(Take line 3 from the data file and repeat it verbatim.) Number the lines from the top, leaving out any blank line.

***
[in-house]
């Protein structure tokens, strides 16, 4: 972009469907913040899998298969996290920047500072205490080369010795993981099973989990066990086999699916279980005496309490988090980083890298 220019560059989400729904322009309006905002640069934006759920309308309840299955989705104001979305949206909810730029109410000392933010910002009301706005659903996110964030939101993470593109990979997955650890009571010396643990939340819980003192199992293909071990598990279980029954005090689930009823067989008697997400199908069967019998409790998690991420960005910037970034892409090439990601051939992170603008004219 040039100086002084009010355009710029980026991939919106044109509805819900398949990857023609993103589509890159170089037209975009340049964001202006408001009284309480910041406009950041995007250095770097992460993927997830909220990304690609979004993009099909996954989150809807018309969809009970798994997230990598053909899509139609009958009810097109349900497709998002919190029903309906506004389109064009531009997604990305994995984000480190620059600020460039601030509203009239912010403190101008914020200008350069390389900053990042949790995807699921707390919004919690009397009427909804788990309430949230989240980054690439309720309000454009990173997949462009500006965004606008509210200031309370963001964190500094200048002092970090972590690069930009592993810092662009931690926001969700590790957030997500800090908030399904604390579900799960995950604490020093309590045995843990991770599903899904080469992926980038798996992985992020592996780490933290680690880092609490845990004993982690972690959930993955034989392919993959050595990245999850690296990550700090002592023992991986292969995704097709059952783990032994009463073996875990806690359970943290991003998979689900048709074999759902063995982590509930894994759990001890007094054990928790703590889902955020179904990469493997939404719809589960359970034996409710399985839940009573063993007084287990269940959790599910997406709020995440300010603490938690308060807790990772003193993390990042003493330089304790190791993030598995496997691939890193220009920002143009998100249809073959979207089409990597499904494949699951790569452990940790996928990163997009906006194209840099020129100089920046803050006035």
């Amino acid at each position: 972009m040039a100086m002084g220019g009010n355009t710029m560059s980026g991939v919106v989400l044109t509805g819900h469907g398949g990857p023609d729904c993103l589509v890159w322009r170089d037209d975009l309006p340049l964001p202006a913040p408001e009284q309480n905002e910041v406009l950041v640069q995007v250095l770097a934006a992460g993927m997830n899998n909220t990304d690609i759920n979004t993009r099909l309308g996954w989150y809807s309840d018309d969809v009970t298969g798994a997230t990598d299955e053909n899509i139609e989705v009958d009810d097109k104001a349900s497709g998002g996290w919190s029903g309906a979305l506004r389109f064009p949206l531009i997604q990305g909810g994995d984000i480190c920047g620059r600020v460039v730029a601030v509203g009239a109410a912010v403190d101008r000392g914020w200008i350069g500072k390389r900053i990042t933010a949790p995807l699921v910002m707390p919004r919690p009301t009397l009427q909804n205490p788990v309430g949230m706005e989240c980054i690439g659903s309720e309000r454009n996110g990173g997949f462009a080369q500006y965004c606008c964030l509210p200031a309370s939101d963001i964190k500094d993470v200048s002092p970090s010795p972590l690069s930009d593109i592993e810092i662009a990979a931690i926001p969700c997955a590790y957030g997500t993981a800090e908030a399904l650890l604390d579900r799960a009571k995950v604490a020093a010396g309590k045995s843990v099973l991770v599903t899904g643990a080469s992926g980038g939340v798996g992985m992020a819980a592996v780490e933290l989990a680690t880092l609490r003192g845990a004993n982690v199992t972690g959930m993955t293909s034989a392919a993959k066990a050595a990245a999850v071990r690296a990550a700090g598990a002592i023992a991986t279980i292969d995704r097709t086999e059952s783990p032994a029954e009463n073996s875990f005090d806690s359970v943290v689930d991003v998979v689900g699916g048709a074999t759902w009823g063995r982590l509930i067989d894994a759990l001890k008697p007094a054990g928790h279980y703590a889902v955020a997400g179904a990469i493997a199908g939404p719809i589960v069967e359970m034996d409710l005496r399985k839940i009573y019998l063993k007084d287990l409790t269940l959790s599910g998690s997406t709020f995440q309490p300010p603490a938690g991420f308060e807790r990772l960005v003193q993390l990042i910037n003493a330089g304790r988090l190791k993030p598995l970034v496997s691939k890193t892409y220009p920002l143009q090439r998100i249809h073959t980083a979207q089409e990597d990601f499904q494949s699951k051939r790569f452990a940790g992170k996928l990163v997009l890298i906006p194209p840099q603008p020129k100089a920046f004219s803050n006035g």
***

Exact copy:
């Amino acid at each position: 972009m040039a100086m002084g220019g009010n355009t710029m560059s980026g991939v919106v989400l044109t509805g819900h469907g398949g990857p023609d729904c993103l589509v890159w322009r170089d037209d975009l309006p340049l964001p202006a913040p408001e009284q309480n905002e910041v406009l950041v640069q995007v250095l770097a934006a992460g993927m997830n899998n909220t990304d690609i759920n979004t993009r099909l309308g996954w989150y809807s309840d018309d969809v009970t298969g798994a997230t990598d299955e053909n899509i139609e989705v009958d009810d097109k104001a349900s497709g998002g996290w919190s029903g309906a979305l506004r389109f064009p949206l531009i997604q990305g909810g994995d984000i480190c920047g620059r600020v460039v730029a601030v509203g009239a109410a912010v403190d101008r000392g914020w200008i350069g500072k390389r900053i990042t933010a949790p995807l699921v910002m707390p919004r919690p009301t009397l009427q909804n205490p788990v309430g949230m706005e989240c980054i690439g659903s309720e309000r454009n996110g990173g997949f462009a080369q500006y965004c606008c964030l509210p200031a309370s939101d963001i964190k500094d993470v200048s002092p970090s010795p972590l690069s930009d593109i592993e810092i662009a990979a931690i926001p969700c997955a590790y957030g997500t993981a800090e908030a399904l650890l604390d579900r799960a009571k995950v604490a020093a010396g309590k045995s843990v099973l991770v599903t899904g643990a080469s992926g980038g939340v798996g992985m992020a819980a592996v780490e933290l989990a680690t880092l609490r003192g845990a004993n982690v199992t972690g959930m993955t293909s034989a392919a993959k066990a050595a990245a999850v071990r690296a990550a700090g598990a002592i023992a991986t279980i292969d995704r097709t086999e059952s783990p032994a029954e009463n073996s875990f005090d806690s359970v943290v689930d991003v998979v689900g699916g048709a074999t759902w009823g063995r982590l509930i067989d894994a759990l001890k008697p007094a054990g928790h279980y703590a889902v955020a997400g179904a990469i493997a199908g939404p719809i589960v069967e359970m034996d409710l005496r399985k839940i009573y019998l063993k007084d287990l409790t269940l959790s599910g998690s997406t709020f995440q309490p300010p603490a938690g991420f308060e807790r990772l960005v003193q993390l990042i910037n003493a330089g304790r988090l190791k993030p598995l970034v496997s691939k890193t892409y220009p920002l143009q090439r998100i249809h073959t980083a979207q089409e990597d990601f499904q494949s699951k051939r790569f452990a940790g992170k996928l990163v997009l890298i906006p194209p840099q603008p020129k100089a920046f004219s803050n006035g």